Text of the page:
November 20 2013
We don’t do a lot on foreign affairs on the Inkwell, but it’s not every day that the Monroe Doctrine is publicly repudiated. In case you missed it, John Kerry just did that speaking before the Inter-American Dialogue. Even if you recall the Monroe Doctrine as something from high school history class, this is something deserving of notice.
Kerry’s remarks are reproduced in the Weekly Standard. The Secretary of State said:
The era of the Monroe Doctrine is over. (Applause.) The relationship – that’s worth applauding. That’s not a bad thing. (Applause.) The relationship that we seek and that we have worked hard to foster is not about a United States declaration about how and when it will intervene in the affairs of other American states. It’s about all of our countries viewing one another as equals, sharing responsibilities, cooperating on security issues, and adhering not to doctrine, but to the decisions that we make as partners to advance the values and the interests that we share.
No doubt the Obama administration and Mr. Kerry regard the Monroe Doctrine (1823), which made it clear that the United States would regard new attempts by European powers to colonize parts of the Western hemisphere as acts of aggression, as archaic. But I can’t help thinking this is the worst time possible to publicly shed it. Still, this must be welcome news for Russia, Iran, and China as they move to gain power bases in the Western hemisphere.
In other Obama foreign policy news, the United States may apologize to Afghanistan within the next 24 hours as documents regarding the withdrawal of our forces there are signed. National Security adviser took “sharp exception” to the notion that the U.S. is issuing an apology. We’ll see when the document is made public.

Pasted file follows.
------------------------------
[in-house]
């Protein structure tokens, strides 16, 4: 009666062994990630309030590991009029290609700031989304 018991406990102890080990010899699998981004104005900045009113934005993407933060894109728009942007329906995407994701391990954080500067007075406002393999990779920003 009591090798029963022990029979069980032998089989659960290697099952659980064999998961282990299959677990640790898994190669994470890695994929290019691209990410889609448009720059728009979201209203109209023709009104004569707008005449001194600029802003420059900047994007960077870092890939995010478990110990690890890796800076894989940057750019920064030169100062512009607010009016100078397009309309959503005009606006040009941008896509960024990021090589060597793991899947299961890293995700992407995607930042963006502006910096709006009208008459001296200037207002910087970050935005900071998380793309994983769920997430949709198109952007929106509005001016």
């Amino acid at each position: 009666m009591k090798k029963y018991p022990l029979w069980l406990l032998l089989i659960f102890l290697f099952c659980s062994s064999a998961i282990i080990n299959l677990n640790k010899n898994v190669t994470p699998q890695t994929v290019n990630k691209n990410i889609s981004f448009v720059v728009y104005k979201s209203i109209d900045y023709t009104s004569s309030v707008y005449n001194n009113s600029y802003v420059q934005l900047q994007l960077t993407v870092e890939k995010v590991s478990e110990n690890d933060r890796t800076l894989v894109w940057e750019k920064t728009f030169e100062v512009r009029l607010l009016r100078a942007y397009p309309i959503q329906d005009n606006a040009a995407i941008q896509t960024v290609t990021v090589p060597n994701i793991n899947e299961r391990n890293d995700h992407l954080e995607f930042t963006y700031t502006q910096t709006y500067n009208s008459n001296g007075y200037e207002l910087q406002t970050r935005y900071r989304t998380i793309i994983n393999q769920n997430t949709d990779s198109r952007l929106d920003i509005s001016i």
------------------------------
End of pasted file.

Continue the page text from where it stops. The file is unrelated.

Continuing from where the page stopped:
On the Syria front, the president ensured that the Assad regime stay in power by partnering with the regime to rid Syria of chemical weapons. Guess the folks in Syria will be sticking with good, old-fashioned beheadings. There is some good news: the Muslim Brotherhood in Egypt seems to have “waved the white flag,” ensuring that this nefarious organization for the time being won’t play an important role in Egyptian politics in the near future. Of course, this was with no help from the U.S. Jonathan Tobin observes:
The Obama administration has foolishly downgraded ties with Egypt and even acted as if it wished for a return of the [Muslim Brotherhood] Morsi government that it had for a time embraced.
Meanwhile, the administration seeks a deal with Iran that could endanger Israel and transform the alignments in the region if Iran gets nukes, as seems the logical outcome of the deal being brokered. You can’t beat the AP for understatement on this one:
Obama's willingness to embrace a pact that falls short of Security Council demands for Iran to halt uranium enrichment has pushed his administration's already contentious relationship with Israel to the brink, strained ties with Gulf Arab states and exacerbated tensions with Democratic and Republican lawmakers.
All of this may sound like our current leaders are aiming at a humbler foreign policy. Not so—we’re just siding with the wrong folks nowadays. This has nothing to do with humility. Current U.S. foreign policy is the product of the hubris on the part of callow leaders who without hesitation dismantle American foreign policy that has developed in the decades since World War II.